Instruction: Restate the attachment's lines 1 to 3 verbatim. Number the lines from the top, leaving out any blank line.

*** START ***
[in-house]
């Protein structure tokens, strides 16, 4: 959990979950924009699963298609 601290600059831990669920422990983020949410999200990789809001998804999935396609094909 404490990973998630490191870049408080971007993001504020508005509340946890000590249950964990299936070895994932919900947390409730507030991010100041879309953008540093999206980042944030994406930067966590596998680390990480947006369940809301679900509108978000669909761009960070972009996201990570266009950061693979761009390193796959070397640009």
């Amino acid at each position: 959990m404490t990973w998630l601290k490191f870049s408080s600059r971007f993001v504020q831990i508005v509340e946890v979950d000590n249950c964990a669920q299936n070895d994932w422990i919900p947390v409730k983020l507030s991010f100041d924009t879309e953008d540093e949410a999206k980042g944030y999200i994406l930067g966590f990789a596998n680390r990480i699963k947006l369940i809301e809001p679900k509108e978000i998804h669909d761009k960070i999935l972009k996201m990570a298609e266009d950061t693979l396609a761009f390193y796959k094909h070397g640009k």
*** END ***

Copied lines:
[in-house]
């Protein structure tokens, strides 16, 4: 959990979950924009699963298609 601290600059831990669920422990983020949410999200990789809001998804999935396609094909 404490990973998630490191870049408080971007993001504020508005509340946890000590249950964990299936070895994932919900947390409730507030991010100041879309953008540093999206980042944030994406930067966590596998680390990480947006369940809301679900509108978000669909761009960070972009996201990570266009950061693979761009390193796959070397640009």
């Amino acid at each position: 959990m404490t990973w998630l601290k490191f870049s408080s600059r971007f993001v504020q831990i508005v509340e946890v979950d000590n249950c964990a669920q299936n070895d994932w422990i919900p947390v409730k983020l507030s991010f100041d924009t879309e953008d540093e949410a999206k980042g944030y999200i994406l930067g966590f990789a596998n680390r990480i699963k947006l369940i809301e809001p679900k509108e978000i998804h669909d761009k960070i999935l972009k996201m990570a298609e266009d950061t693979l396609a761009f390193y796959k094909h070397g640009k």